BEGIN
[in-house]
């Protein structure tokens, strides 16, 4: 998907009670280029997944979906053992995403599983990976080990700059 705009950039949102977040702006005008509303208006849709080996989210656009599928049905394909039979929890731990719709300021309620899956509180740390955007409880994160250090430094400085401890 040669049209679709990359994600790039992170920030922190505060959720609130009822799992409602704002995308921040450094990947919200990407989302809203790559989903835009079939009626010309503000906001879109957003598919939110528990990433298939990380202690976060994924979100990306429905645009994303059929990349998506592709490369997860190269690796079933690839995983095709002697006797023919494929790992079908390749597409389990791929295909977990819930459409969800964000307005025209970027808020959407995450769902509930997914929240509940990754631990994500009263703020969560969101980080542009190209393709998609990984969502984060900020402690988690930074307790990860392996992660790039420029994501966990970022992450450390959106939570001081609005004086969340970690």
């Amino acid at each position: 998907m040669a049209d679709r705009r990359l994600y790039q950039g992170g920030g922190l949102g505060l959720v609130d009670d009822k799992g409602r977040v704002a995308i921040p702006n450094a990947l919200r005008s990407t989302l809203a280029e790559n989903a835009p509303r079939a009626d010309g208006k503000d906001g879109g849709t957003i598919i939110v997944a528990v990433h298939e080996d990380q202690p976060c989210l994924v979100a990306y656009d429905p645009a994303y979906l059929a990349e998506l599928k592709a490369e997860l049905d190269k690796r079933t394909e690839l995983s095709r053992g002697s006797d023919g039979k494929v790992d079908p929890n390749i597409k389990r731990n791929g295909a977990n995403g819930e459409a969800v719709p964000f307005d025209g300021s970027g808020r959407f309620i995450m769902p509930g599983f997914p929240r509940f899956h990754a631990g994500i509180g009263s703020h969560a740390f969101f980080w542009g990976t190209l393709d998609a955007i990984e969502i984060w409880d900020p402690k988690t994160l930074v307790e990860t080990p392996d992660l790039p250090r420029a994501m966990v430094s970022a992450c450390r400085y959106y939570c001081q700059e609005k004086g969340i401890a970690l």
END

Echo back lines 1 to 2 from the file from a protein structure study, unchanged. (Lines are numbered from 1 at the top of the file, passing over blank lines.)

[in-house]
């Protein structure tokens, strides 16, 4: 998907009670280029997944979906053992995403599983990976080990700059 705009950039949102977040702006005008509303208006849709080996989210656009599928049905394909039979929890731990719709300021309620899956509180740390955007409880994160250090430094400085401890 040669049209679709990359994600790039992170920030922190505060959720609130009822799992409602704002995308921040450094990947919200990407989302809203790559989903835009079939009626010309503000906001879109957003598919939110528990990433298939990380202690976060994924979100990306429905645009994303059929990349998506592709490369997860190269690796079933690839995983095709002697006797023919494929790992079908390749597409389990791929295909977990819930459409969800964000307005025209970027808020959407995450769902509930997914929240509940990754631990994500009263703020969560969101980080542009190209393709998609990984969502984060900020402690988690930074307790990860392996992660790039420029994501966990970022992450450390959106939570001081609005004086969340970690």